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Bulletin of the John Rylands Library
The Irish and the English in the seventeenth century
Author: Ian Campbell

Inspired both by debates about the origins of the modern ideology of race and also by controversy over the place of Ireland and the Irish in theories of empire in the early modern Atlantic world, Renaissance Humanism and Ethnicity before Race argues that ethnic discourse among the elite in early modern Ireland was grounded firmly in the Renaissance Humanism and Aristotelianism which dominated all the European universities before the Enlightenment. Irish and English, Catholic and Protestant, all employed theories of human society based on Aristotle’s Politics and the natural law of the medieval universities to construct or dismantle the categories of civility and barbarism. The elites operating in Ireland also shared common resources, taught in the universities, for arguing about the human body and its ability to transmit hereditary characteristics. Both in Ireland and elsewhere in Europe, these theories of human society and the human body underwent violent changes in the late seventeenth century under the impact of the early Enlightenment. These changes were vital to the development of race as we know it.

Ian Campbell

6 Irish Enlightenment, human societies, and human bodies ሉሊ June 1641 saw the printing in Dublin of surely the strangest book ever dedicated to James Ussher, archbishop of Armagh. Written by two Dutch physicians, Arnold and Gerard Boate, the Philosophia Naturalis Reformata (Reformed Philosophy of Nature) claimed to be a complete refutation of Aristotelian philosophy.1 Certainly, the book’s main subject was a vigorous and lengthy attack on Aristotle’s hylomorphism: the doctrine that all physical objects are composed of matter and form. It was normal for orthodox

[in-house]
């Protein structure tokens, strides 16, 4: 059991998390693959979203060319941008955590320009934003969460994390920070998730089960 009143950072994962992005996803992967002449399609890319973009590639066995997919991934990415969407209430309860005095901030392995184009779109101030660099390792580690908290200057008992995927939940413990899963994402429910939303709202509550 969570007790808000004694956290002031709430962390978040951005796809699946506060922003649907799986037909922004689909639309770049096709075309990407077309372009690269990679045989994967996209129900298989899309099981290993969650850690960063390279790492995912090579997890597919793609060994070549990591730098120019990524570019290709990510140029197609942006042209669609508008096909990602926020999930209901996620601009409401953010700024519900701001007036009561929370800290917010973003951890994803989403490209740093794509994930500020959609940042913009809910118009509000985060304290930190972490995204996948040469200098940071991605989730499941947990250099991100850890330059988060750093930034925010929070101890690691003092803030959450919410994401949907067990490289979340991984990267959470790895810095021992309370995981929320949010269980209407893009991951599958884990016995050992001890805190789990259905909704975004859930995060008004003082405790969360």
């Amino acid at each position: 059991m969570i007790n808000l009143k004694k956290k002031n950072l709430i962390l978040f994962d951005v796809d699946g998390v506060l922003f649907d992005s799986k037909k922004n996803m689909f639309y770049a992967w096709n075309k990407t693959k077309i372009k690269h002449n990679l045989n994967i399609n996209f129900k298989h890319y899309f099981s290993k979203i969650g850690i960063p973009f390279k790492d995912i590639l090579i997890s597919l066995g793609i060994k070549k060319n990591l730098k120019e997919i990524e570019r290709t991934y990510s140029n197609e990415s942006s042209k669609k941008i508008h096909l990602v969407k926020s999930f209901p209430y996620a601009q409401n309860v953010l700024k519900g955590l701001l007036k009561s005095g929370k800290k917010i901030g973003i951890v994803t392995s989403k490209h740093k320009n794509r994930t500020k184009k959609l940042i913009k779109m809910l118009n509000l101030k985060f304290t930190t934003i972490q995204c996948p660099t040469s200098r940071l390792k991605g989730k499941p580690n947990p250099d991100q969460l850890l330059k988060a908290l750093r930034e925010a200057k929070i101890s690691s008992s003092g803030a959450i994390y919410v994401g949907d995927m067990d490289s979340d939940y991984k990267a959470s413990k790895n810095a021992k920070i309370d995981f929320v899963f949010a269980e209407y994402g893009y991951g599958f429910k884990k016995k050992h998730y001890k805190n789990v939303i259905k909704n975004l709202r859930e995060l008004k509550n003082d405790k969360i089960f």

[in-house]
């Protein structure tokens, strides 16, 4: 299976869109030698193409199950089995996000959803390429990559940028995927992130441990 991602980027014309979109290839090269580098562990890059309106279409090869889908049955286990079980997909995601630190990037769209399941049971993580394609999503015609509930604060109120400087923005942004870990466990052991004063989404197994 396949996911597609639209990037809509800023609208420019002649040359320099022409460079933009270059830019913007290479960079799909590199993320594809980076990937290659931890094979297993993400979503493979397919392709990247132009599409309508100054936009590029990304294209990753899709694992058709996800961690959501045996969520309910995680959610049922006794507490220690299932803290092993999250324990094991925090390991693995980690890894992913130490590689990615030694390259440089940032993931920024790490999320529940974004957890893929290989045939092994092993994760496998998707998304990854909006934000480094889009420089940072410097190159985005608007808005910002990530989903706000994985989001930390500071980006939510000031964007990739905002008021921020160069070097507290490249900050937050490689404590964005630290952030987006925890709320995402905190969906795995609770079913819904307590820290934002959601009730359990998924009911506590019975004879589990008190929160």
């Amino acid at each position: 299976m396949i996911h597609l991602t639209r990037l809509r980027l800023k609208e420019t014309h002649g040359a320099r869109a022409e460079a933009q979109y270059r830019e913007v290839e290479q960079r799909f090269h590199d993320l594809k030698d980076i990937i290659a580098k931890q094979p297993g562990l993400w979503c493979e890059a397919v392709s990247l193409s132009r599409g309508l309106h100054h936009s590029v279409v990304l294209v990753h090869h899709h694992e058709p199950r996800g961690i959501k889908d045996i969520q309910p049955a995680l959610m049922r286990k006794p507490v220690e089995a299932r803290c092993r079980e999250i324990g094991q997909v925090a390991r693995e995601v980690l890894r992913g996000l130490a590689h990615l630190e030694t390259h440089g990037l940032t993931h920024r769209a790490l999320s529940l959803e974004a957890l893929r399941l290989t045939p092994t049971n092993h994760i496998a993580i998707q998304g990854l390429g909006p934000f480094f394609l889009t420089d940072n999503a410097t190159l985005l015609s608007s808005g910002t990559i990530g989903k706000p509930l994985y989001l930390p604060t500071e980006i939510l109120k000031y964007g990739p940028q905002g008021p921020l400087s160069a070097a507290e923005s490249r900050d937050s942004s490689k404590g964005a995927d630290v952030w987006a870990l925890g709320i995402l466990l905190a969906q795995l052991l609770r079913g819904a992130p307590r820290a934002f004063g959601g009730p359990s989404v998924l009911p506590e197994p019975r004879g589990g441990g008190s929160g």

in Renaissance humanism and ethnicity before race
Abstract only
Philippa Byrne

who advised a prince, bishop, earl or abbot that one judicial solution fitted all judicial dilemmas. What did change – and the reason why c.1250 marks a finishing point for this study – was the intellectual background and the intellectual organisation of justice and mercy. With the reception of Aristotle’s Ethics in the schools of Europe, new, Aristotelian ideas of equity ( epikeia ) meant the act of judgment was fundamentally reconfigured. The individual moral choice of the judge – between justice and mercy – became less significant. One is

in Justice and mercy
‘Lost Ground’
Jennifer M. Jeffers

trauma shared is too much to bear. The embarrassment of acknowledging the pain of the other side, the admission of wrong-doing, and the knowledge that something has been awakened by a long-dead Catholic saint is too much for the upstanding Protestant family to bear. 142 William Trevor: Revaluations The ‘pity and fear’ awakened are all the more tragic because Milton’s mother is implicated in his murder, which, from an Aristotelian perspective, creates a sense of ‘tragic pleasure’. It is significant, therefore, that although Garfield is primarily responsible for the